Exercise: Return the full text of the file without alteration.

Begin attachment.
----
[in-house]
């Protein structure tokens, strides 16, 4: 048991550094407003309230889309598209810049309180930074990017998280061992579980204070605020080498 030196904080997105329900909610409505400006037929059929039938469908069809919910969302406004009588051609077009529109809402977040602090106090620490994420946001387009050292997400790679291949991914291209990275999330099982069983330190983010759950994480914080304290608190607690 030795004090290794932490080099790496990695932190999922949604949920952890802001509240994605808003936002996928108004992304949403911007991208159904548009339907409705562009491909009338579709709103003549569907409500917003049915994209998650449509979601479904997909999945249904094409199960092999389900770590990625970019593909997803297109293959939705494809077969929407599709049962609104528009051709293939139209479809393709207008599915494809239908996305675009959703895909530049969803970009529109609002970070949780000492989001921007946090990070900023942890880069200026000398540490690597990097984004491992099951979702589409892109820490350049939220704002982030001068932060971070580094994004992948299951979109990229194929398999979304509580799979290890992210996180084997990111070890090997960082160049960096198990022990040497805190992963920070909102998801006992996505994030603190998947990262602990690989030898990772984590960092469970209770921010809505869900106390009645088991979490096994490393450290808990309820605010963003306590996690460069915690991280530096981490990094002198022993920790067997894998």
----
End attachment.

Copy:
[in-house]
């Protein structure tokens, strides 16, 4: 048991550094407003309230889309598209810049309180930074990017998280061992579980204070605020080498 030196904080997105329900909610409505400006037929059929039938469908069809919910969302406004009588051609077009529109809402977040602090106090620490994420946001387009050292997400790679291949991914291209990275999330099982069983330190983010759950994480914080304290608190607690 030795004090290794932490080099790496990695932190999922949604949920952890802001509240994605808003936002996928108004992304949403911007991208159904548009339907409705562009491909009338579709709103003549569907409500917003049915994209998650449509979601479904997909999945249904094409199960092999389900770590990625970019593909997803297109293959939705494809077969929407599709049962609104528009051709293939139209479809393709207008599915494809239908996305675009959703895909530049969803970009529109609002970070949780000492989001921007946090990070900023942890880069200026000398540490690597990097984004491992099951979702589409892109820490350049939220704002982030001068932060971070580094994004992948299951979109990229194929398999979304509580799979290890992210996180084997990111070890090997960082160049960096198990022990040497805190992963920070909102998801006992996505994030603190998947990262602990690989030898990772984590960092469970209770921010809505869900106390009645088991979490096994490393450290808990309820605010963003306590996690460069915690991280530096981490990094002198022993920790067997894998």